ADHD symptoms

Assess ADHD symptoms before and periodically throughout therapy.


Category C .




Safety and efficacy not established in children younger than 6 y.


Safety and efficacy have not been established.


Reactions, including angioneurotic edema, rash, and urticaria, can occur.

Hepatic Function

Dosage adjustment is recommended in patients with moderate to severe hepatic insufficiency.

Aggression or hostility

Aggressive behavior or hostility was observed more frequently among children and adolescents treated with atomoxetine compared with placebo.

Bipolar disorder

Use with caution in patients with ADHD and comorbid bipolar disorder because of possible induction of a mixed/manic episode in patients at risk for bipolar disorder.

Cardiac effects

Sudden death has been associated with atomoxetine treatment at usual doses in children and adolescents with structural cardiac abnormalities or other serious heart problems. Sudden death, stroke, and MI have been reported in adults taking atomoxetine at usual doses for ADHD. In addition, because therapy can increase BP and heart rate, use with caution in patients with hypertension, tachycardia, or CV or cerebrovascular disease.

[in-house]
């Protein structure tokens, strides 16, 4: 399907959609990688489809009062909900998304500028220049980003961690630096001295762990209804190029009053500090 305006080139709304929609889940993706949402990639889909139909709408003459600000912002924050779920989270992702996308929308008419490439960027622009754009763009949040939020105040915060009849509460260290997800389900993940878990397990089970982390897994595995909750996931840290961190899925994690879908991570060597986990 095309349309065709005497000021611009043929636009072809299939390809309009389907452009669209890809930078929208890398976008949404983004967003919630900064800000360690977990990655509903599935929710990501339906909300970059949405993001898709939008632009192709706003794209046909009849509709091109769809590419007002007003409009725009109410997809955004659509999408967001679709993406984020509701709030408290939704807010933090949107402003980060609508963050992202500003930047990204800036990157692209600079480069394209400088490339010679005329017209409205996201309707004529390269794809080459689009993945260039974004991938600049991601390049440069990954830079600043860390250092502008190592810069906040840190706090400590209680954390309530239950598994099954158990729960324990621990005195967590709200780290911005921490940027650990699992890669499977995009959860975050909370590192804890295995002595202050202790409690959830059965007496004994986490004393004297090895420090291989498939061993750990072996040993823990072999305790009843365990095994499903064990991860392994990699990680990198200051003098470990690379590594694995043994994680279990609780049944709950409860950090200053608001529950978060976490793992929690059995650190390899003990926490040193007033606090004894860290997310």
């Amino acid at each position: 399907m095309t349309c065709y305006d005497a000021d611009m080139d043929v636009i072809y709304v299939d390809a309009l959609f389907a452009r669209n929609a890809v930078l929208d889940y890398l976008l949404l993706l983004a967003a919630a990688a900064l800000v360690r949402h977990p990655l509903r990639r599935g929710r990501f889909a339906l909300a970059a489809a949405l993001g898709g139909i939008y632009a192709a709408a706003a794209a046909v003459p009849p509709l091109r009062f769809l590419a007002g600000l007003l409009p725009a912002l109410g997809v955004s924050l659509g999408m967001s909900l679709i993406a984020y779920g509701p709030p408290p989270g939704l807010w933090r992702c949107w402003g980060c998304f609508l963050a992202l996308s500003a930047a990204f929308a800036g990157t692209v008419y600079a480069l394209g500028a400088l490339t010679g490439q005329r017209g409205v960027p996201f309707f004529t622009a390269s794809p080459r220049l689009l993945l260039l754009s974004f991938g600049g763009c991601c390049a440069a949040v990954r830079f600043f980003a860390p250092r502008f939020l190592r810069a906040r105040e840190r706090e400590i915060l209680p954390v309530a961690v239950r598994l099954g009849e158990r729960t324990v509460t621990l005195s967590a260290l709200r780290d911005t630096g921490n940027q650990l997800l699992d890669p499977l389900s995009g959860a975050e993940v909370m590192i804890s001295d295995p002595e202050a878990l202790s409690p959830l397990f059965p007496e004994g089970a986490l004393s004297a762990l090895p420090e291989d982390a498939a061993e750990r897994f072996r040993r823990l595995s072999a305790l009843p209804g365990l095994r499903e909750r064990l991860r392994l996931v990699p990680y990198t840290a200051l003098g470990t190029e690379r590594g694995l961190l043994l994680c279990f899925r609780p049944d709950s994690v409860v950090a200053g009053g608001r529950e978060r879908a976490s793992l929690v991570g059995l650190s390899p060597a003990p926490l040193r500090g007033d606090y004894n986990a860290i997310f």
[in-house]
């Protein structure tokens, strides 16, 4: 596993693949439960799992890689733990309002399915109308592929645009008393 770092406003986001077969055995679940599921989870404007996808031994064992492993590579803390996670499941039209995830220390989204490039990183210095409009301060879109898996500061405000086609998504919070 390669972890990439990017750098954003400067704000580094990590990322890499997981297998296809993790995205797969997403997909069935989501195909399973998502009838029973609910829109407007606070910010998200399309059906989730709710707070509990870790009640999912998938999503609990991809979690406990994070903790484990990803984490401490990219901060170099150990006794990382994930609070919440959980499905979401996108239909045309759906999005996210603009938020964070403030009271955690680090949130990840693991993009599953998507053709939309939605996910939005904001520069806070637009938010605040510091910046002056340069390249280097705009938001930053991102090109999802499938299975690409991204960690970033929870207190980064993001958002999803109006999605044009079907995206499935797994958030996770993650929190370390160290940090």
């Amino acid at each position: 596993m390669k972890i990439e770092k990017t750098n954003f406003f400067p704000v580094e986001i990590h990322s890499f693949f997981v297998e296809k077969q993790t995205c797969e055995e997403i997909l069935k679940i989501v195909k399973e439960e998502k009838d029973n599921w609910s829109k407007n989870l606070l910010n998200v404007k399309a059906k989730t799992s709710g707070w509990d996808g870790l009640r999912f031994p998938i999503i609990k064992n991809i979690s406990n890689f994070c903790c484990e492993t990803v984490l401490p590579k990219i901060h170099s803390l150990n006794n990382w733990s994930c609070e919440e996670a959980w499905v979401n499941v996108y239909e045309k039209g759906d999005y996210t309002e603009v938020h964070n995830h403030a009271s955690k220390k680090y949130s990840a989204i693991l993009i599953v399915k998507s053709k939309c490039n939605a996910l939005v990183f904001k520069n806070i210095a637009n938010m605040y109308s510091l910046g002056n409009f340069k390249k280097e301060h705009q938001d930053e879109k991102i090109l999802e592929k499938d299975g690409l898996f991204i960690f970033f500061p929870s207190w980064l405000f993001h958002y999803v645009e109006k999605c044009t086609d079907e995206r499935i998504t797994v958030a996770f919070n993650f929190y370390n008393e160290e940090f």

CYP2D6 metabolism

Poor CYP2D6 metabolizers have a 10-fold higher AUC and 5-fold higher C max to a given dose of atomoxetine compared with extensive metabolizers. The higher plasma levels in the poor metabolizers lead to a higher rate of some adverse reactions.


Monitor growth during treatment; mean weight and growth changes have been reported to be less than those occurring with placebo administration.

Hepatic effects

Rare cases of clinically significant liver injury have been reported during postmarketing use. Discontinue in patients with jaundice or laboratory evidence of liver injury; do not restart.